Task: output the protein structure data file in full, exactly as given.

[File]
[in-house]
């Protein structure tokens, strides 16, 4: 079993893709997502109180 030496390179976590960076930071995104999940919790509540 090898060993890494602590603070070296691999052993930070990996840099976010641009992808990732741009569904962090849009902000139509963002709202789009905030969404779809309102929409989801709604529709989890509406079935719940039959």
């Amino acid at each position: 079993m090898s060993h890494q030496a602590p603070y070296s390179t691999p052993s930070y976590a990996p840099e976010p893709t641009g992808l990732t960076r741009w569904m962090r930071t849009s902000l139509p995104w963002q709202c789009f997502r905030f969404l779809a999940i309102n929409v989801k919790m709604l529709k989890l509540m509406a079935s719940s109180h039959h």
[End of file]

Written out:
[in-house]
């Protein structure tokens, strides 16, 4: 079993893709997502109180 030496390179976590960076930071995104999940919790509540 090898060993890494602590603070070296691999052993930070990996840099976010641009992808990732741009569904962090849009902000139509963002709202789009905030969404779809309102929409989801709604529709989890509406079935719940039959």
């Amino acid at each position: 079993m090898s060993h890494q030496a602590p603070y070296s390179t691999p052993s930070y976590a990996p840099e976010p893709t641009g992808l990732t960076r741009w569904m962090r930071t849009s902000l139509p995104w963002q709202c789009f997502r905030f969404l779809a999940i309102n929409v989801k919790m709604l529709k989890l509540m509406a079935s719940s109180h039959h």